Getting a credit card is a great way to build credit and learn positive money management skills. But when used incorrectly, it can cause a lot more harm than good. If you just got a credit card or want to improve your skills when it comes to using one, check out our top tips for how to use a credit card wisely!

Don’t over-spend

The number one money management tip is to set a budget and stick to it. The same applies to using a credit card. If it’s not in your budget, don’t charge it to your credit card. Emergencies can come up where you have to unexpectedly put something on your card, but this shouldn’t be a common practice.

A good way to use your credit card is to only use it for the things you normally buy anyway, like groceries or your electric bill. This way, you’re building credit, but not taking on any additional debt.

Keep track of your balance

It can be easy to lose track of your balance when you’re swiping your card. Make sure you check your account periodically to ensure you’re sticking to your budget!

Pay your credit card bills on time

When you get your card, make a note of what day your payment is due each month. Missing a payment dings your credit, and you’ll be charged high interest or late payment fees. To avoid this, set a reminder each month or set up autopay to make sure you never miss a payment.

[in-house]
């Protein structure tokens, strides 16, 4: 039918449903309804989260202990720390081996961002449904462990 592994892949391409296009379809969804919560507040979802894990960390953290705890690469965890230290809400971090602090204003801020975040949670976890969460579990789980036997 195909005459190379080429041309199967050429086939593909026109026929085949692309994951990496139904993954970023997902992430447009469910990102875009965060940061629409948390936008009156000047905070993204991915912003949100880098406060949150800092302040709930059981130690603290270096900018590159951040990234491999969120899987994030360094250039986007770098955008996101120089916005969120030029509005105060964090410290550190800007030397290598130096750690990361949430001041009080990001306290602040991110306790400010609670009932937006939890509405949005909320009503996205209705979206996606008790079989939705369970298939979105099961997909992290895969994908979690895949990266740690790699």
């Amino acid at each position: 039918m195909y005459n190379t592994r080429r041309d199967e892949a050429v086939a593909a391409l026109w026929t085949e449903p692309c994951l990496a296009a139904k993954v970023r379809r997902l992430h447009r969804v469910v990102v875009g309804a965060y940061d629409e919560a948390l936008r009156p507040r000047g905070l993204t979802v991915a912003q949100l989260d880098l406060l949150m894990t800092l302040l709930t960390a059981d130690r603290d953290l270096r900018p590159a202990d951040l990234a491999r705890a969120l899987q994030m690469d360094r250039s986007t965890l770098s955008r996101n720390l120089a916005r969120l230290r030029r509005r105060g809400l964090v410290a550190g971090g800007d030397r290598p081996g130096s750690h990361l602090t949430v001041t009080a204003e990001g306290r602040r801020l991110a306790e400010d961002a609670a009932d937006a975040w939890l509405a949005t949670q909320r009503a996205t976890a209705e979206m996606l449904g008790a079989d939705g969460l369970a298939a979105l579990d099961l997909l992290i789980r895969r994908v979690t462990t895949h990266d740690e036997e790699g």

Pay in full whenever possible

It may not always be possible to pay off your full balance each month (like we said, emergencies and unexpected expenses happen). If you do find yourself in this situation, don’t panic. The important thing to do is to pay on time each month, and to pay at least the minimum payment due.

Don’t max out your available credit

You may think you can charge up to your full available credit, but doing so can actually hurt your credit – even if you pay off the full balance each month. This is because your credit utilization is a factor on your credit report. Many experts recommend not charging more than 30% of your credit limit to avoid having high credit utilization. So, if your available credit is $1,000, it’s wise to avoid spending more than $300 on your card each month.

Check your statements

Keep tabs on your charges by checking your credit card statements at least once a month. Go through your charges and make sure there are no charges that you don’t recognize or amounts that don’t look right. If something doesn’t look right, contact your credit card company for help.

There is a lot of responsibility that comes with having a credit card, but using a credit card wisely doesn’t have to be difficult. As long as you stick to these rules of thumb, you’ll be on your way to building credit and learning smart money habits in no time.